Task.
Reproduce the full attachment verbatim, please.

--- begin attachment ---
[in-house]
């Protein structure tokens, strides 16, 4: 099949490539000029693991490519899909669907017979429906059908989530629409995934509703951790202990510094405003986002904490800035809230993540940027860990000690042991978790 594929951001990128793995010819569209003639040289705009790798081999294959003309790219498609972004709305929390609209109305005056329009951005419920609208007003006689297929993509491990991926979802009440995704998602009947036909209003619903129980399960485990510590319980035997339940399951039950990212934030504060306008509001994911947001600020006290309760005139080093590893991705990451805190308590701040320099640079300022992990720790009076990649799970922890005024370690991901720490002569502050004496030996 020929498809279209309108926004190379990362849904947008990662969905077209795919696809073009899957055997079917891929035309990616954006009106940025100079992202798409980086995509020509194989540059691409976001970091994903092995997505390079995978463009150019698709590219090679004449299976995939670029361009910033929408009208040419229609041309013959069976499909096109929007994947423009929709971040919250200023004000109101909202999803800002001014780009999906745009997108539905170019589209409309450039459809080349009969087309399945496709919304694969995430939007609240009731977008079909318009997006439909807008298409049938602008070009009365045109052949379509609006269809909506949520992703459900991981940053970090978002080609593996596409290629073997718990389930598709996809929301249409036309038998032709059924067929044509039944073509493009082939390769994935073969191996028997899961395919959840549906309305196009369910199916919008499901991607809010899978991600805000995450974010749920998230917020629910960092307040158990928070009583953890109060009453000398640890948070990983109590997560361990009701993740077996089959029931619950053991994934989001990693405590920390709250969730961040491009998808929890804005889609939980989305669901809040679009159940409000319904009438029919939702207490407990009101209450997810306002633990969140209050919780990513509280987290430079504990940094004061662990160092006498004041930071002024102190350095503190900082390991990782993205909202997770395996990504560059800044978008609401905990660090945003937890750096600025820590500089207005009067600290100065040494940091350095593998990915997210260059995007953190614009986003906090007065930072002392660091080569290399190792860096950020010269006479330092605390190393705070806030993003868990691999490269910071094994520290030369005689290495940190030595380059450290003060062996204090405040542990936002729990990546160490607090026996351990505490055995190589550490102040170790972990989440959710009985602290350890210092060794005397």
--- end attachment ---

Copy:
[in-house]
């Protein structure tokens, strides 16, 4: 099949490539000029693991490519899909669907017979429906059908989530629409995934509703951790202990510094405003986002904490800035809230993540940027860990000690042991978790 594929951001990128793995010819569209003639040289705009790798081999294959003309790219498609972004709305929390609209109305005056329009951005419920609208007003006689297929993509491990991926979802009440995704998602009947036909209003619903129980399960485990510590319980035997339940399951039950990212934030504060306008509001994911947001600020006290309760005139080093590893991705990451805190308590701040320099640079300022992990720790009076990649799970922890005024370690991901720490002569502050004496030996 020929498809279209309108926004190379990362849904947008990662969905077209795919696809073009899957055997079917891929035309990616954006009106940025100079992202798409980086995509020509194989540059691409976001970091994903092995997505390079995978463009150019698709590219090679004449299976995939670029361009910033929408009208040419229609041309013959069976499909096109929007994947423009929709971040919250200023004000109101909202999803800002001014780009999906745009997108539905170019589209409309450039459809080349009969087309399945496709919304694969995430939007609240009731977008079909318009997006439909807008298409049938602008070009009365045109052949379509609006269809909506949520992703459900991981940053970090978002080609593996596409290629073997718990389930598709996809929301249409036309038998032709059924067929044509039944073509493009082939390769994935073969191996028997899961395919959840549906309305196009369910199916919008499901991607809010899978991600805000995450974010749920998230917020629910960092307040158990928070009583953890109060009453000398640890948070990983109590997560361990009701993740077996089959029931619950053991994934989001990693405590920390709250969730961040491009998808929890804005889609939980989305669901809040679009159940409000319904009438029919939702207490407990009101209450997810306002633990969140209050919780990513509280987290430079504990940094004061662990160092006498004041930071002024102190350095503190900082390991990782993205909202997770395996990504560059800044978008609401905990660090945003937890750096600025820590500089207005009067600290100065040494940091350095593998990915997210260059995007953190614009986003906090007065930072002392660091080569290399190792860096950020010269006479330092605390190393705070806030993003868990691999490269910071094994520290030369005689290495940190030595380059450290003060062996204090405040542990936002729990990546160490607090026996351990505490055995190589550490102040170790972990989440959710009985602290350890210092060794005397």